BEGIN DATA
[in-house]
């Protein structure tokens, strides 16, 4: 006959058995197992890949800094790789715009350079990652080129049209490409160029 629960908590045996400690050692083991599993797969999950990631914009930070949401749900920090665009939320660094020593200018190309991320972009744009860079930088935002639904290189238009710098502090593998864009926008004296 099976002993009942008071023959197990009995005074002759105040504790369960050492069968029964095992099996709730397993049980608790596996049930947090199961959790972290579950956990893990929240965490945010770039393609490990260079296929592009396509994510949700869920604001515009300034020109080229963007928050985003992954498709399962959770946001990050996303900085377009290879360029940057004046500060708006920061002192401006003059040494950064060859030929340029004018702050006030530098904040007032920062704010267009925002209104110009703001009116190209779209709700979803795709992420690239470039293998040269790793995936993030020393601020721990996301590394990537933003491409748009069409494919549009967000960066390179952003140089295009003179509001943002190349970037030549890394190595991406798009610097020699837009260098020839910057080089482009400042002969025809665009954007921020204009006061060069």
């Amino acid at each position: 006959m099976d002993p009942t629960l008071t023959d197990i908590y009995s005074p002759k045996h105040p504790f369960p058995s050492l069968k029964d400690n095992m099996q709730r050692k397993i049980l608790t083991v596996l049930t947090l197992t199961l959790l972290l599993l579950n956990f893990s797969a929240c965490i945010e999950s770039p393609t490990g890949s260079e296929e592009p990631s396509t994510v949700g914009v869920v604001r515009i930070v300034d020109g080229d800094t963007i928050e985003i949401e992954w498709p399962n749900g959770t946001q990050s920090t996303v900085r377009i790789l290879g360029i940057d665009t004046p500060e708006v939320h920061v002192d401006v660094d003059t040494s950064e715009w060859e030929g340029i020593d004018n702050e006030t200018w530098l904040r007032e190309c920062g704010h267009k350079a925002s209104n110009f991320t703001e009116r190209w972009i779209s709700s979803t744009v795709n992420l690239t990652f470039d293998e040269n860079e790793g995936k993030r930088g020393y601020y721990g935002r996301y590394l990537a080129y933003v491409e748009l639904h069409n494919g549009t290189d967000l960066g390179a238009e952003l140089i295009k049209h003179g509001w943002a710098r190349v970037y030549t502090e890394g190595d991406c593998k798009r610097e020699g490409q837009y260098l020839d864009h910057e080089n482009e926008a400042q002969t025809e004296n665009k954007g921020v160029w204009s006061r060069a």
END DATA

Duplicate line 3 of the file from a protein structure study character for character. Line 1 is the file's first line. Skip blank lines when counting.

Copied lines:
């Amino acid at each position: 006959m099976d002993p009942t629960l008071t023959d197990i908590y009995s005074p002759k045996h105040p504790f369960p058995s050492l069968k029964d400690n095992m099996q709730r050692k397993i049980l608790t083991v596996l049930t947090l197992t199961l959790l972290l599993l579950n956990f893990s797969a929240c965490i945010e999950s770039p393609t490990g890949s260079e296929e592009p990631s396509t994510v949700g914009v869920v604001r515009i930070v300034d020109g080229d800094t963007i928050e985003i949401e992954w498709p399962n749900g959770t946001q990050s920090t996303v900085r377009i790789l290879g360029i940057d665009t004046p500060e708006v939320h920061v002192d401006v660094d003059t040494s950064e715009w060859e030929g340029i020593d004018n702050e006030t200018w530098l904040r007032e190309c920062g704010h267009k350079a925002s209104n110009f991320t703001e009116r190209w972009i779209s709700s979803t744009v795709n992420l690239t990652f470039d293998e040269n860079e790793g995936k993030r930088g020393y601020y721990g935002r996301y590394l990537a080129y933003v491409e748009l639904h069409n494919g549009t290189d967000l960066g390179a238009e952003l140089i295009k049209h003179g509001w943002a710098r190349v970037y030549t502090e890394g190595d991406c593998k798009r610097e020699g490409q837009y260098l020839d864009h910057e080089n482009e926008a400042q002969t025809e004296n665009k954007g921020v160029w204009s006061r060069a």